Agile is simply the same process.  We work on one project at a time. We define what needs to be done and we concentrate on it.  Other priorities are shut out until it is done.  But despite the rugby-terminology of scrum and sprint, we don’t rush.  Burn-down is for tasks.  Burn-out takes us nowhere.

If working little-and-often is so right, why don’t we all do it?

Where we fail is that we don’t have the guts to work little-and-often.  The secret is a good mentor who can act as a pace-maker.  But we don’t always have a good mentor.  So we need to get into the habit early of working a little on our main project every morning.

Here is a set of slides I put together for first-year students with some of his observations. I link to Boice’s book is below. I do recommend it. It is a stunning piece of research about productivity with real insights on how to join that small group of people who achieved 700% of what we achieve.  After that it is up-to-you.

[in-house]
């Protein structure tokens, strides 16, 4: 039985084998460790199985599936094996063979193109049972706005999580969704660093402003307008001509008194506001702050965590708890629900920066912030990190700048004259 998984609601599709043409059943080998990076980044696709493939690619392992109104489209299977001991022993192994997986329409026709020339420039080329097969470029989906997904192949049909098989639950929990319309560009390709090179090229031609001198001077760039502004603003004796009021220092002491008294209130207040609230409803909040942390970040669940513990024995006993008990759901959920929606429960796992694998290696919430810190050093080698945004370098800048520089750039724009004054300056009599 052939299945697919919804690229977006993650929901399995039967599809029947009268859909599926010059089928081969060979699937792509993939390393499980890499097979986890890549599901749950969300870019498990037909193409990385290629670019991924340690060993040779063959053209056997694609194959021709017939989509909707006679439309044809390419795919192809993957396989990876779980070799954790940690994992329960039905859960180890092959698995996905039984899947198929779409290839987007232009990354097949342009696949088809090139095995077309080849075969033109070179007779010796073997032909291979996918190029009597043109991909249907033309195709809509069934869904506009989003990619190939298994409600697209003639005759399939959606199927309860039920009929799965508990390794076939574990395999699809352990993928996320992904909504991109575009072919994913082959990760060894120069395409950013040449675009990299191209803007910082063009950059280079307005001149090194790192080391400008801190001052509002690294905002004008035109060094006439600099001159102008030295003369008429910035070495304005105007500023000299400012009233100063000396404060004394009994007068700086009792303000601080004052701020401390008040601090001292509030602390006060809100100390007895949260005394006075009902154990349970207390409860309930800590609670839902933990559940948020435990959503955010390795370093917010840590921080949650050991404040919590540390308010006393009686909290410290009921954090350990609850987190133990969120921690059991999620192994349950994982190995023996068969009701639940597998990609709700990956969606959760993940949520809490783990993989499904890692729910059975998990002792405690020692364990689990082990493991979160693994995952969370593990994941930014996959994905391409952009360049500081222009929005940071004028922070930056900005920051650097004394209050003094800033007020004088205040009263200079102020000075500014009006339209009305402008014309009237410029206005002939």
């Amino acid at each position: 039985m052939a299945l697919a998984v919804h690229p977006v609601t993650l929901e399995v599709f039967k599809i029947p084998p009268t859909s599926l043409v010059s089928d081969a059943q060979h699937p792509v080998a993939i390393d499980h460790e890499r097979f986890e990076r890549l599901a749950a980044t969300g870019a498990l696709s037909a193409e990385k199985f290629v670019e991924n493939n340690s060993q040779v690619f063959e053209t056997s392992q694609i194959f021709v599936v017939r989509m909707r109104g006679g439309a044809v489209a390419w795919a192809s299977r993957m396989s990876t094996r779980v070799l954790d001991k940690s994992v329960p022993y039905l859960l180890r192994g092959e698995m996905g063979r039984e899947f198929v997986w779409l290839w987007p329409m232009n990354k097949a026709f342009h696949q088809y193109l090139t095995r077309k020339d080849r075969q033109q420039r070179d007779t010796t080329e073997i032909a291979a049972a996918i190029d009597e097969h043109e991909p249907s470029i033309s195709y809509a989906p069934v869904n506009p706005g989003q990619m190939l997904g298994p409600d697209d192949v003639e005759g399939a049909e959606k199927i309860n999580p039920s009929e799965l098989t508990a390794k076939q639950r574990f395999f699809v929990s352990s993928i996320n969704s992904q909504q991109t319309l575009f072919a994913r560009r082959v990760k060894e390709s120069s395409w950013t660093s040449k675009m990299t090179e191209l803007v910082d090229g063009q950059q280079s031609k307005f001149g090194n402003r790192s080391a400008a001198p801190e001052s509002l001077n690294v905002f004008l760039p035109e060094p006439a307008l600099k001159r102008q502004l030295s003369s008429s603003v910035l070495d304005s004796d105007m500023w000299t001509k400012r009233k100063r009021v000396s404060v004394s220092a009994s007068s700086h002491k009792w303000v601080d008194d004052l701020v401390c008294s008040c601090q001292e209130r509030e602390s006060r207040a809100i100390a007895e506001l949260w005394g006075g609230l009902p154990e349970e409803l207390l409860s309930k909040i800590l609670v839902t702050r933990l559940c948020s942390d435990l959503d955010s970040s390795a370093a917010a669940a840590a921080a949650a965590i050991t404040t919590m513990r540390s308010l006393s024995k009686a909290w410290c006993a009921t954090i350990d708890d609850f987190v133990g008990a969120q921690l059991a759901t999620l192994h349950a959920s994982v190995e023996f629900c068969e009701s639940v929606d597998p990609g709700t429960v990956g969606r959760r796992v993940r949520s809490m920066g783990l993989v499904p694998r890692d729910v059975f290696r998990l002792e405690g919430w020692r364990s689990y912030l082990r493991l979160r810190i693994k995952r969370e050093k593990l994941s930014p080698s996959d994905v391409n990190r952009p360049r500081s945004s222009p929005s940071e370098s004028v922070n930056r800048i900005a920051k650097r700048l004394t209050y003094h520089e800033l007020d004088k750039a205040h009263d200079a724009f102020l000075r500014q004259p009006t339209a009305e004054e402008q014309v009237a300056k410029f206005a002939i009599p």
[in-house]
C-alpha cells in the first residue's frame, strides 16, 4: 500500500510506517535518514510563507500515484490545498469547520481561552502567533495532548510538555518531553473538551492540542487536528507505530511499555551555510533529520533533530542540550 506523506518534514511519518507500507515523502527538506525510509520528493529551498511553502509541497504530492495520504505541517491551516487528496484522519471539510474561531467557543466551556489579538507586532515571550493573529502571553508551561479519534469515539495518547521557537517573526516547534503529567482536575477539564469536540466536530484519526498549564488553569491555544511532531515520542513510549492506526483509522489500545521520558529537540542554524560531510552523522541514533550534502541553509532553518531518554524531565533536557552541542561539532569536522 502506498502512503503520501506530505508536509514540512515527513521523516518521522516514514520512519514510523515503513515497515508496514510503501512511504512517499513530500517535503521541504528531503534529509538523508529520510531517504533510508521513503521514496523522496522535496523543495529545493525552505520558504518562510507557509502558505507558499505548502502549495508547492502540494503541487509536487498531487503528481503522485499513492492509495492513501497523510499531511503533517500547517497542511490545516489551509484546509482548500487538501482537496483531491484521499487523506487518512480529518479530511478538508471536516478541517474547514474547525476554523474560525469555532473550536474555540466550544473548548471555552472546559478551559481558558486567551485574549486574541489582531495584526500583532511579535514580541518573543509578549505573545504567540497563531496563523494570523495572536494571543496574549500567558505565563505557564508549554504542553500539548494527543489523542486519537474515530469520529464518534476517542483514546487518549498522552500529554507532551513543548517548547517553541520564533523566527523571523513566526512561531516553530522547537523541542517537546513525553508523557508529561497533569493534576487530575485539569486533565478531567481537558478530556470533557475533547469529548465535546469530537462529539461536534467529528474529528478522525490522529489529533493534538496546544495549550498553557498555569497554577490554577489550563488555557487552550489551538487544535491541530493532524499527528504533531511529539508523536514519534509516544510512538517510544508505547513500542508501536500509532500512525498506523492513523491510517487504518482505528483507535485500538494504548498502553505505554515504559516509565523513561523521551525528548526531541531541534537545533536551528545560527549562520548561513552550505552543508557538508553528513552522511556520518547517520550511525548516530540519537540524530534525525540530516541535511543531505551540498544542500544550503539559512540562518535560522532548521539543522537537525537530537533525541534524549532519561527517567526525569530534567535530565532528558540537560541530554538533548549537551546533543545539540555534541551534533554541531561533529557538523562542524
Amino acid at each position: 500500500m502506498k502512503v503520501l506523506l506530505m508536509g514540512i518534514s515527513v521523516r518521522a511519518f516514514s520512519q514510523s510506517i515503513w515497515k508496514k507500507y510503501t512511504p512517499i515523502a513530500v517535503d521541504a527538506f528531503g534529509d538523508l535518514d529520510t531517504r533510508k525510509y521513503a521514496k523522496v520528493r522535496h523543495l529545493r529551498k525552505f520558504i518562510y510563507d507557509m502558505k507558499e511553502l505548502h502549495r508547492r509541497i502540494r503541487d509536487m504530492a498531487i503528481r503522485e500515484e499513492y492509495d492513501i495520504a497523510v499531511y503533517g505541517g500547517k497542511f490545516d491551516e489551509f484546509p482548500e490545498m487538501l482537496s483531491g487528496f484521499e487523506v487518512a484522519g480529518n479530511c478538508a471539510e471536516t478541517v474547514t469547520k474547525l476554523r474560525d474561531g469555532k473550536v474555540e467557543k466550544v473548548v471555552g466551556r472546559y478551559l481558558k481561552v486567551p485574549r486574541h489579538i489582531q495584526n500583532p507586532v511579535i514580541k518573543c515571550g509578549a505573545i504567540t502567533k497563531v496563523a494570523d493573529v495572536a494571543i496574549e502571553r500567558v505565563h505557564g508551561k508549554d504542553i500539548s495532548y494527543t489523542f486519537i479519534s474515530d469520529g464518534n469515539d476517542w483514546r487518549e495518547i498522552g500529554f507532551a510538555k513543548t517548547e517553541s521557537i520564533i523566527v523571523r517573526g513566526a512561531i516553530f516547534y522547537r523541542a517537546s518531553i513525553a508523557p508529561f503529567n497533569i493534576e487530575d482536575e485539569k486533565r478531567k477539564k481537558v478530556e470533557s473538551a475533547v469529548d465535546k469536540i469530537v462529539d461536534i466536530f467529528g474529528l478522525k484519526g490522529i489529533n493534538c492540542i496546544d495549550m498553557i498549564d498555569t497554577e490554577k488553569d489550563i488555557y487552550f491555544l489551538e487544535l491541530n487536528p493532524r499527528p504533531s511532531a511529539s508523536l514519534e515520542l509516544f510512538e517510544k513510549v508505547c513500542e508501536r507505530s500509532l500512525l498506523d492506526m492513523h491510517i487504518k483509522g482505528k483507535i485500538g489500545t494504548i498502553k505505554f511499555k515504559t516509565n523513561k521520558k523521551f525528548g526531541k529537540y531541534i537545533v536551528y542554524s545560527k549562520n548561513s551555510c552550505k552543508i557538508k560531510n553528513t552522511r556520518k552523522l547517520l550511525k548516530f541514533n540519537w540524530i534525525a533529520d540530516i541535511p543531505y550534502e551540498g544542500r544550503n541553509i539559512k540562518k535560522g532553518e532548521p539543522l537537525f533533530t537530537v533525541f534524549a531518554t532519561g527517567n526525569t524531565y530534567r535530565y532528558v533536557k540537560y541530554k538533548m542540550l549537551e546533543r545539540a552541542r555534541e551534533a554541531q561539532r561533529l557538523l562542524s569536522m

Try it this way  perhaps.  If you haven’t made progress during the week, on Saturday evening, don’t cancel your plans.  But before you go out, free write for 20 minutes. That’s all.  Just write what is in your head for 20 minutes.  Then go out.   And get Boice’s book.  I promise you that you will be surprised, relieved and unburdened.

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Time for some evidence-based management in UK

Global Warming  Ice Cream Van queue at Studland by Watt_Dabney via FlickrGet a lot more done by focusing intensely on a goal

One of the stunning results of psychological research of the second half of the 20th century is that goals and feedback raise performance dramatically.

Depending on our starting point, we can raise our performance between 10% and several hundred percent by focusing on a fixed target and getting timely feedback about how close we are to our goal.

Target & box-ticking culture in the UK

In Britain, goals and feedback have been adopted widely and are known here as targets and box-ticking.   Some people intuitively grasp there is something wrong with the system.  Others believe that we are somehow able to control doctors, nurses, teachers and police officers and GET MORE DONE.

What is wrong with targets & box-ticking?

You have to look no further than the work of British psychologist, John Seddon, to understand what has gone wrong.

Why do goals and feedback dramatically increase our performance?